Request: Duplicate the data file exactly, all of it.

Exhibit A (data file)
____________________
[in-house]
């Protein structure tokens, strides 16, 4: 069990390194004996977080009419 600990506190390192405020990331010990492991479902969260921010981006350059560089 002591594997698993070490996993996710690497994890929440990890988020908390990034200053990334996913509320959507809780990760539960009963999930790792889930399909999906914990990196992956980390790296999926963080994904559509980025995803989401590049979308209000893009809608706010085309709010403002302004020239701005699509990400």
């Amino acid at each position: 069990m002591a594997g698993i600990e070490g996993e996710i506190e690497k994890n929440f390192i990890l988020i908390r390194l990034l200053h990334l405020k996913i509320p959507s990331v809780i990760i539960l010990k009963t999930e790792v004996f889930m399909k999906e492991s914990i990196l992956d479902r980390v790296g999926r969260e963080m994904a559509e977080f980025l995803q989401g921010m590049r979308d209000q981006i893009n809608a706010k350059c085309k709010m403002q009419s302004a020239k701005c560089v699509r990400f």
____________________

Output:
[in-house]
């Protein structure tokens, strides 16, 4: 069990390194004996977080009419 600990506190390192405020990331010990492991479902969260921010981006350059560089 002591594997698993070490996993996710690497994890929440990890988020908390990034200053990334996913509320959507809780990760539960009963999930790792889930399909999906914990990196992956980390790296999926963080994904559509980025995803989401590049979308209000893009809608706010085309709010403002302004020239701005699509990400």
């Amino acid at each position: 069990m002591a594997g698993i600990e070490g996993e996710i506190e690497k994890n929440f390192i990890l988020i908390r390194l990034l200053h990334l405020k996913i509320p959507s990331v809780i990760i539960l010990k009963t999930e790792v004996f889930m399909k999906e492991s914990i990196l992956d479902r980390v790296g999926r969260e963080m994904a559509e977080f980025l995803q989401g921010m590049r979308d209000q981006i893009n809608a706010k350059c085309k709010m403002q009419s302004a020239k701005c560089v699509r990400f």